The virgin is curvy and slender with a small waist.  Standing upright she strides forward with her right foot.  Her arms reach up with her elbows parallel to her head, hands reaching crossed behind her head, her hair visibly flowing down her back.  She is wearing a skirt which sits just over her mons pubis.  She has a naked upper torso, a slightly rounded belly with an exposed innie navel – small pert breasts leading upwards to a collar bone but no neck – the neck and hair flow onto her arms, there is no dividing line.  Her nose is a stub and looks as though it has been worn away by the elements.  Her mouth is open, pouting, eyes closed, head back.  The Virgin is an ironic name as she looks more than ready to renounce her title and receive physical love.

Her lower body is enclosed and hidden, the lines of the tops of her legs and her vagina are not visible under the skirt, but she evokes sex.  There is a smell of early morning mist, lavender, bath salts, and a taste of dew.  The Virgin is almost too slender, which is out of proportion with her curves.  She gives a feeling of dreamlike relaxation, washing soft silky hair.  She is an English beauty.  Almost like a prayer, the hands cross behind her head.

Ecstasy 1910-1911  (c 5 foot tall, 21cm deep, 40cm wide. Material – Portland stone)

A rectangular stone slab contains a carving of copulation, their bodies protrude halfway out of the stone.  The woman is astride the man who is standing up, legs bent, he is deep inside her.  Only her face is visible and her eyes are closed.  His head is turned away, facing into the block of stone.  Her feet don’t touch the ground, toes dangling they rest on his.  She holds her arms protectively, one around his back, one round his neck.  The man’s arm is around her back but a hand reaches into her hair – unfortunately this part of the statue has worn away so it is unknown what her hair looks like.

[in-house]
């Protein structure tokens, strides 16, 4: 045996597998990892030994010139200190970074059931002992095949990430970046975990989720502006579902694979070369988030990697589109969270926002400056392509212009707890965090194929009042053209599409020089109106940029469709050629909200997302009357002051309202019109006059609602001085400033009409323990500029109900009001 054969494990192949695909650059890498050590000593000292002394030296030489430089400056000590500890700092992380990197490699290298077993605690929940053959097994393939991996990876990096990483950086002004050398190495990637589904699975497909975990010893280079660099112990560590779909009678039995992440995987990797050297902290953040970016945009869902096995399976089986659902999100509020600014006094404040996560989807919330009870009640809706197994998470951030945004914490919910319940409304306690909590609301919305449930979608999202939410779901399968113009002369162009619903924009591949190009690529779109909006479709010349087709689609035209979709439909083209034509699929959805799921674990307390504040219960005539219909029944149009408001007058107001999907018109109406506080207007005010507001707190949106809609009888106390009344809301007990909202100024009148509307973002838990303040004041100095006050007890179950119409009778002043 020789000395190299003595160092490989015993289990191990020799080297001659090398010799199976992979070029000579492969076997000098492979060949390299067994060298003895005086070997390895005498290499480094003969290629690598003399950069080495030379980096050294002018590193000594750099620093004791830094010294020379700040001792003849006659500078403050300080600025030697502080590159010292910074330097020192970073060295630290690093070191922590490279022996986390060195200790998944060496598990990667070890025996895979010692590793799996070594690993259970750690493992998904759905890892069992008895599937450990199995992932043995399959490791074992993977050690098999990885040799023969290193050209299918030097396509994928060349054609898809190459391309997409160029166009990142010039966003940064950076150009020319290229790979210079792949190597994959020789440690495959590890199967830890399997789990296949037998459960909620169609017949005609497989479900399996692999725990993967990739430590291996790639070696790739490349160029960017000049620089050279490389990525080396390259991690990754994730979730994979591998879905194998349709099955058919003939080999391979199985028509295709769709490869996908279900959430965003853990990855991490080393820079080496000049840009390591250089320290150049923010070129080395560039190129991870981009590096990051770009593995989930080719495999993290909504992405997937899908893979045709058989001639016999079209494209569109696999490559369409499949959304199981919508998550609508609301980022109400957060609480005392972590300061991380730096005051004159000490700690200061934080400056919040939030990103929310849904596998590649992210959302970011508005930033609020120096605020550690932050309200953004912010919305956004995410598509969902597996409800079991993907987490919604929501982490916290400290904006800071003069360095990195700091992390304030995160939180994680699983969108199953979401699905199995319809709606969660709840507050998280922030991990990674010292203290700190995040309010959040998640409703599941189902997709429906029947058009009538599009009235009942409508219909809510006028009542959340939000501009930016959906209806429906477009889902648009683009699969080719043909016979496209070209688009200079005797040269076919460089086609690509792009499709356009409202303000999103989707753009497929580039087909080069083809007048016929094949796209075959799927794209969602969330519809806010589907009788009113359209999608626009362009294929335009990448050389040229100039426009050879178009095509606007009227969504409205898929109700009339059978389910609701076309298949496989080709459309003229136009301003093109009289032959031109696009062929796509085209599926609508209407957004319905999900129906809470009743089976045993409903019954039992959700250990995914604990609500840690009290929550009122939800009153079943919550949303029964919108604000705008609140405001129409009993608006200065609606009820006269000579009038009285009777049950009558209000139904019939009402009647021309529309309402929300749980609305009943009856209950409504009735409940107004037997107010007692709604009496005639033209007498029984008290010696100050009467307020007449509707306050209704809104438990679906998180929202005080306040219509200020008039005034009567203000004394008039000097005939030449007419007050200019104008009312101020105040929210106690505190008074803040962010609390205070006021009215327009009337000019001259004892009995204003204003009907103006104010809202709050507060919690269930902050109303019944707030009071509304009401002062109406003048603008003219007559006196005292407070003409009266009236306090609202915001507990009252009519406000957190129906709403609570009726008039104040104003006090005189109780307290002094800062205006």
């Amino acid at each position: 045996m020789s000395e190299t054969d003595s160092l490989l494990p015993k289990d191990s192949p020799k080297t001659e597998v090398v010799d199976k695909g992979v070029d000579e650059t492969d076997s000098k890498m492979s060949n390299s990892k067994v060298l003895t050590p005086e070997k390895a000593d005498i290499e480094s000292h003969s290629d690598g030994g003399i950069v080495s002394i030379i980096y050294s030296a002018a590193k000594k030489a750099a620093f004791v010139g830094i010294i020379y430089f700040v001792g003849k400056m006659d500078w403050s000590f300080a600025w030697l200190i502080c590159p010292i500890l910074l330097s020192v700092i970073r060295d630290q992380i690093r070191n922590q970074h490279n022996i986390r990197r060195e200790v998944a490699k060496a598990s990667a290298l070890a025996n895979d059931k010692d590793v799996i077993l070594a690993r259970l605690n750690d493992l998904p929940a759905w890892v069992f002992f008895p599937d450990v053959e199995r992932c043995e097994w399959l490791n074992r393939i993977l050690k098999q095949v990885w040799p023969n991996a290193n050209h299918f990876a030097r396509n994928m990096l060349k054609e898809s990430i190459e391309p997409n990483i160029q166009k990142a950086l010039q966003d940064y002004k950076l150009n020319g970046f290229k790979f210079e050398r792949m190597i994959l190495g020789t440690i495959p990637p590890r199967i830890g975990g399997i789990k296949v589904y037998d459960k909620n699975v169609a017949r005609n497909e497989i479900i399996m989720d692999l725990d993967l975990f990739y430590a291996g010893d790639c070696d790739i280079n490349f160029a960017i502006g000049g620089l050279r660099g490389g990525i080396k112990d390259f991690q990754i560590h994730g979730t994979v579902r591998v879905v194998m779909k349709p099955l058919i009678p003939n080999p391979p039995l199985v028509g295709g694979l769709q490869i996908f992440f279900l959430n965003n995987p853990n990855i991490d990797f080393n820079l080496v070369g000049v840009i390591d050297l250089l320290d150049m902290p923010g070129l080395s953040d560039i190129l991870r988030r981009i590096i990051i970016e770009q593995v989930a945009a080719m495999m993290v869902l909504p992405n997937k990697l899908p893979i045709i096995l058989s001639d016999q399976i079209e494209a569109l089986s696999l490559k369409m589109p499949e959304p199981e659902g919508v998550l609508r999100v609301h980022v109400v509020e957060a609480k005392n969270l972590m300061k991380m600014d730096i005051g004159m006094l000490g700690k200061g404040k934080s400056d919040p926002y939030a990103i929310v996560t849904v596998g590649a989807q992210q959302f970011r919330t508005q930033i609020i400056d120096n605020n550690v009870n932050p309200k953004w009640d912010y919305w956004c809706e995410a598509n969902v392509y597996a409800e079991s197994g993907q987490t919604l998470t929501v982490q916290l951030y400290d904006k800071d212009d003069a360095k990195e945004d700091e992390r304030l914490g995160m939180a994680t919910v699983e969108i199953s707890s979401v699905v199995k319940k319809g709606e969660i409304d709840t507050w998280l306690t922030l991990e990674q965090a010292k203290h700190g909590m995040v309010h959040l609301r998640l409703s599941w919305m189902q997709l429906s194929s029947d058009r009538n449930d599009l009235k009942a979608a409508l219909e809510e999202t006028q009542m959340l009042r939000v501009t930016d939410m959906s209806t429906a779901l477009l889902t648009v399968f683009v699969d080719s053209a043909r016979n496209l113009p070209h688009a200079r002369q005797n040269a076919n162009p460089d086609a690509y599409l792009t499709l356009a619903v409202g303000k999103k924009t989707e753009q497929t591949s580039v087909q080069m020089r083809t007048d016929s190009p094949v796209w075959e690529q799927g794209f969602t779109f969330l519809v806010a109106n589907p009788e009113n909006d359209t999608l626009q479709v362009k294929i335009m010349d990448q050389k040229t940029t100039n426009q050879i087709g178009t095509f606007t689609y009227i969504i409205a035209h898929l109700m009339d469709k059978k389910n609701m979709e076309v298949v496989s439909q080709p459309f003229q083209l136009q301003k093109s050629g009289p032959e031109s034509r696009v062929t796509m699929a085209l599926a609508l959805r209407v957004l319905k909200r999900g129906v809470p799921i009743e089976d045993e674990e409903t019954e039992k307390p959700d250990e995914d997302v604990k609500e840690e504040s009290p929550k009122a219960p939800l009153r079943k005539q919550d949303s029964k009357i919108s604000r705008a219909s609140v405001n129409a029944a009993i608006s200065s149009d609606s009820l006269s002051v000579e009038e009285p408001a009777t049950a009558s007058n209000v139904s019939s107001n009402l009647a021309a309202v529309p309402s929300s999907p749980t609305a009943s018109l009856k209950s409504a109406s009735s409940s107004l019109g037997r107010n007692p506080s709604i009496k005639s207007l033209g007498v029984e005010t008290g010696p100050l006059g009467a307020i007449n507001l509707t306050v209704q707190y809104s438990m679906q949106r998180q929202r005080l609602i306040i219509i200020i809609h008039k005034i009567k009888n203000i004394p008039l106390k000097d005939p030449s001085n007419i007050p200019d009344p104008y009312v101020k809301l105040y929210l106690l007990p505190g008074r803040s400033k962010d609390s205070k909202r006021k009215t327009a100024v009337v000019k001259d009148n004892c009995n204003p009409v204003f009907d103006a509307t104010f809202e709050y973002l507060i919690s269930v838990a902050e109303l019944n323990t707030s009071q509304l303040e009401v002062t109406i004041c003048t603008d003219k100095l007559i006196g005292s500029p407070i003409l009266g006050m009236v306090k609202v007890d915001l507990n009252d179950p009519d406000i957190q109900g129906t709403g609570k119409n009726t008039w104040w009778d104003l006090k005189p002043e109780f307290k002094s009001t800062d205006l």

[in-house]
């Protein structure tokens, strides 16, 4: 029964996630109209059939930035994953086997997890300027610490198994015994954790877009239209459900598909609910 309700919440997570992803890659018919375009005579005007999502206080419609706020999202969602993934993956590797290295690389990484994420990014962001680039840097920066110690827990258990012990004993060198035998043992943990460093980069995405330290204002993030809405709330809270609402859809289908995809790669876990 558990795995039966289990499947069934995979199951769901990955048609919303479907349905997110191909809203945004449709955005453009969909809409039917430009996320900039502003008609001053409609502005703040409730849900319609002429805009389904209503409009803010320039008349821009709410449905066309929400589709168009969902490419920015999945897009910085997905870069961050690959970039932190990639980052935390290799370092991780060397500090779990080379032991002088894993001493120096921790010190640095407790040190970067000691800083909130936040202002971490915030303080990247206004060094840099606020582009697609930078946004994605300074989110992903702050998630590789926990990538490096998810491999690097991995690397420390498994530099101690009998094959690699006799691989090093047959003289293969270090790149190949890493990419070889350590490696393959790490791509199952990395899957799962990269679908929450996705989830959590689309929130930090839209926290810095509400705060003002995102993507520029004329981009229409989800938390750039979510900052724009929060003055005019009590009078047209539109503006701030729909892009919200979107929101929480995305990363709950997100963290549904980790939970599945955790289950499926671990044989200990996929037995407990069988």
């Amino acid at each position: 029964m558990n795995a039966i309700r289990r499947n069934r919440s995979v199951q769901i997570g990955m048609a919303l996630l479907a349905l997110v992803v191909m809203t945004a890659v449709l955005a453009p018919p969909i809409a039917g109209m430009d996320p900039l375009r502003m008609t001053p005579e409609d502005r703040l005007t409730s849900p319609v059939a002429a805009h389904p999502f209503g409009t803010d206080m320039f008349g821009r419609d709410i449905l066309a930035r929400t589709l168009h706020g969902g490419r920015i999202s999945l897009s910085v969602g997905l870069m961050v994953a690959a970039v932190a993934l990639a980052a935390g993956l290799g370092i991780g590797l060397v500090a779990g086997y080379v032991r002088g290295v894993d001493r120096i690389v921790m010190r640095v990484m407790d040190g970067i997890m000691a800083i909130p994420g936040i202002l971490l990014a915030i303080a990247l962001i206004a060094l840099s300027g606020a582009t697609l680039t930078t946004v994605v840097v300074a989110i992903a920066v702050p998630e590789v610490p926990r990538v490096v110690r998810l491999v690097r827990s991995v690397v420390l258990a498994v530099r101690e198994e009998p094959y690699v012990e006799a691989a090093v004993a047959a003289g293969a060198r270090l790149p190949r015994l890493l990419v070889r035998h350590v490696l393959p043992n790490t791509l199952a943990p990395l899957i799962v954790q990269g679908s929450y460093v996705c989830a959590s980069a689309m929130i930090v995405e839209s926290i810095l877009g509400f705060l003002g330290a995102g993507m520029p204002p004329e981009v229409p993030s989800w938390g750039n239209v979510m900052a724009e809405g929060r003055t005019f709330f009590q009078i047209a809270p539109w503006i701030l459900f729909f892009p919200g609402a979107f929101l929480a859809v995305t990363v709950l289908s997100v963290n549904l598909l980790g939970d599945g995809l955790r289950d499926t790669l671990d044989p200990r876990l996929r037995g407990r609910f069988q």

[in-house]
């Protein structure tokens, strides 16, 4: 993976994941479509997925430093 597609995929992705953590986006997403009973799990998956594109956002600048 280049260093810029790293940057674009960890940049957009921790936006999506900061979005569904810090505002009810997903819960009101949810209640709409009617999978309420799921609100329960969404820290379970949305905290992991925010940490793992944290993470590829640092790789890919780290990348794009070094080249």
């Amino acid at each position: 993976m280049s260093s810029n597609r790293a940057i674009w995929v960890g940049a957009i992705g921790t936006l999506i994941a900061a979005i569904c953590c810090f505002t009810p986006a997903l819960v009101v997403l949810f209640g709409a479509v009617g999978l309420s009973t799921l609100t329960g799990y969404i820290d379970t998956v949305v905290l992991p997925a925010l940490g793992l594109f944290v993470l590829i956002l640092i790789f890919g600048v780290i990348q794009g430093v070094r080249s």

The man and the woman are of a similar height and build.  She has a calm expression, eyes and mouth are closed, lips pressed against his hair.  A very pert nipple on her small but perfectly formed breast is exposed under his arm.  The male is muscular, taut and strong, thrusting upwards, inwards, pleasing her.  The sound of this gentle repetitive rhythm has been freeze framed in time.  Ecstasy tastes like lemonade, smells like freshly laundered sheets and is tender like the brush of fingertips upon a bare arm.

On one side of the stone block is the carving of a hand.  There is a large eye on an open palm. The thumb is at a right angle and the fingers are upright.  This symbol has an occult meaning.


The works on display range in size from a carved toothbrush called Ornament (15cm x 2cm x 1cm) to a massive Head of Ezra Pound marble sculpture (80cm x 45cm x 45cm).  The range of media used includes pen, pastel and ink drawings, marble, bronze, limestone, red Mansfield stone, plaster and Bath stone.

Crouching Fawn 1913   (c30cm wide x 12cm deep x 25cm tall. Material – Bath stone)

The fawn is lying down but the front right leg and head are raised.  The back legs are folded in, the right ear is folded back against its head and the left ear is alert.  The fawn looks peaceful and sleepy but ready to leap up and run away if under threat.  The fawn is graceful with smooth lines and a sweet doe like expression – it is young and looks feminine even if it is male.  Its eyes look as though they could be closed or open.

If this deer became a dance it would be a minuet.  It feels like sunshine on the back of the neck, warm and pleasant but will burn if left too long exposed.  There is peace amongst the trees and leaves of the wood and the element of danger.  A taste of almonds and the sound of a chattering brook.  The fawn is alone, what has happened to its mum.

(c) Wendy Thomson 2010

reviewed Sunday, 24 January 2010